For the VERC customer, the desire for a hybrid rental is based more on fuel savings than on saving the environment. “Some people brag about it,” Vercollone says. “One renter was pretty proud of the fact that he went all the way to Maine on $20 in gas.”
Vercollone says that four or five years ago, a number of customers would not even take a hybrid rental if offered one. Today, “We do have customers requesting hybrids,” he says; however, “we haven’t gotten to the point that we’re a magnet for people that have to have a hybrid [rental]. Maybe that will happen when gas prices rise another 50 cents.”
VERC does not charge a rate premium for its hybrids, but its major car competitors in the area do. Vercollone contends that most of his customers would not opt for a hybrid if they had to pay $10 more per day. Larry Sullivan, VERC’s CFO, noticed that when pump prices spiked in the spring his competitors were able to boost their hybrid rates. Sullivan doesn’t know what the exact fuel price tipping point would be to raise hybrid rates over and above its normal fleet, but that will be an option, he says.
Absent a rate premium, keeping holding costs in check is where the rubber meets the road. Vercollone and Sullivan say the capitalized costs for their hybrids are about 10% higher for the Camry hybrid and 20% or more for the Prius compared to a midsize, regular gasoline model. That makes VERC’s market timing for de-fleeting all the more important.
In general, Vercollone admits that the company is in the midst of figuring all this out. “We recognize that it’s a risk; we recognize we’re early into the game, and we’re hopeful,” he says.
An All Green Fleet
MPG Car Rental was launched in January 2011, billing itself as “the premier all-green car rental company in Los Angeles.” The company rents a wide range of hybrids, including luxury, crossover and SUV hybrid models as well as the plug-in hybrid Chevy Volt, Toyota Prius Plug-in Hybrid and Volkswagen Jetta TDI. Traditional gasoline-powered models are not offered.
Paul Hernandez, MPG’s manager, credits the company’s success more to its customer service than its green rental fleet. Hernandez contends that MPG is the only car rental company in Los Angeles that has all five-star reviews on Yelp, which has become a key driver of referrals. The company’s fleet has more than doubled since opening, growing from 25 cars to 65 today.
“We sell primarily the service,” Hernandez says. “Because we are a small company, [customers] don’t have to deal with some regional manager or corporate guy. If you have any problem, call my cell phone and I’ll take care of it.”
MPG has aligned itself with Heal the Bay and The Surfrider Foundation, and also accompanies a local dealer group’s “Green Team” to local events. But in general, the company’s marketing is minimal, depending mostly on positive word of mouth. (Read about some of its daily deal promotion strategies on page 16).
Hernandez says the company’s retail clients are interested in supporting the green movement and reducing their carbon footprint, though he admits that another large source of renters — from body and repair shops — “just want a cheap ride and a good experience.”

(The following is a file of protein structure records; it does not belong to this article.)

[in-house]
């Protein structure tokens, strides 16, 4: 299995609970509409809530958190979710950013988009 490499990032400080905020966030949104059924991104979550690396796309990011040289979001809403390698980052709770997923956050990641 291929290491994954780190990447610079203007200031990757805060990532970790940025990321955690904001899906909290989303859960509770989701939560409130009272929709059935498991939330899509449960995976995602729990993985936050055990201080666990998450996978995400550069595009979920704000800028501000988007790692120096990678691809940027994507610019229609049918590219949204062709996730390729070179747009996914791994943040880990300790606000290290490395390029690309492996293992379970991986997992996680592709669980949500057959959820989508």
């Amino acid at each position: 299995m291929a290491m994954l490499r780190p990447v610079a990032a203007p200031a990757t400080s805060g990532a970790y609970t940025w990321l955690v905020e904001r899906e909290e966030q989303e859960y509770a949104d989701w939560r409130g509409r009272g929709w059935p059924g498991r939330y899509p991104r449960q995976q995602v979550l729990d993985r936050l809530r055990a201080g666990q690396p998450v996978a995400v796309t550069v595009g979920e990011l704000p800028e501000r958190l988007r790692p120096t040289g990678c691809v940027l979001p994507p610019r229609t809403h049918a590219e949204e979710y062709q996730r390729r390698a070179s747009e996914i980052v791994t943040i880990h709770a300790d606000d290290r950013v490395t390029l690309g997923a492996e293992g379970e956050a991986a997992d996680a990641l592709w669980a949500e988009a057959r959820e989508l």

For those renters, the environmental angle is an added value. “Besides getting great service, they are getting into newer vehicles that are green cars,” he says. “It makes you look good as a company.”
Dollars and Sense
MPG is owned and was started by Steve Vahidi, who also owns California Rent-A-Car. Though there are benefits to being the offshoot of a parent company as opposed to a new start up, in this case, trading fleet isn’t one of them. “When we’re sold out, we can’t borrow a car that isn’t ‘green,’” Hernandez says.
It’s also not possible to fleet up on typical rental models with great fleet pricing. The Toyota Prius C, at $20,000, is the cheapest model MPG has in its fleet.
However, even with higher capitalized costs for hybrids, MPG manages to keep rental rates reasonable. Most of the fleet rents for $40 to $60 a day, though a Chevy Volt could go for $600 a week. MPG makes up the difference with volume and utilization, which runs 85% to 90%. Ancillary sales items such as navigation, baby seats and Wi-Fi help too.
For the renter, as fuel prices creep higher, the numbers add up favorably. “People realize that driving a Prius to Vegas for the weekend will save a lot of money,” Hernandez says, adding that a renter can get a third-generation Prius for $50 a day and spend $30 on fuel. MPG has a mileage cap of 150 miles a day.
But high fuel prices have been a double-edged sword. MPG remarkets its vehicles at 30,000-40,000 miles and gets a good return at auction, especially when gas prices are high. However, when pump prices are high, dealers aren’t dealing on new hybrids, Hernandez says.
The company is considering buying pure-electric models such as the Nissan Leaf, but Hernandez is worried about having to deal with the customer service issue of a stranded renter with a depleted battery. Renting a natural-gas powered Honda Civic GX could be an option, but the lack of public fueling stations negates that option, Hernandez says. “We’re learning as we go.”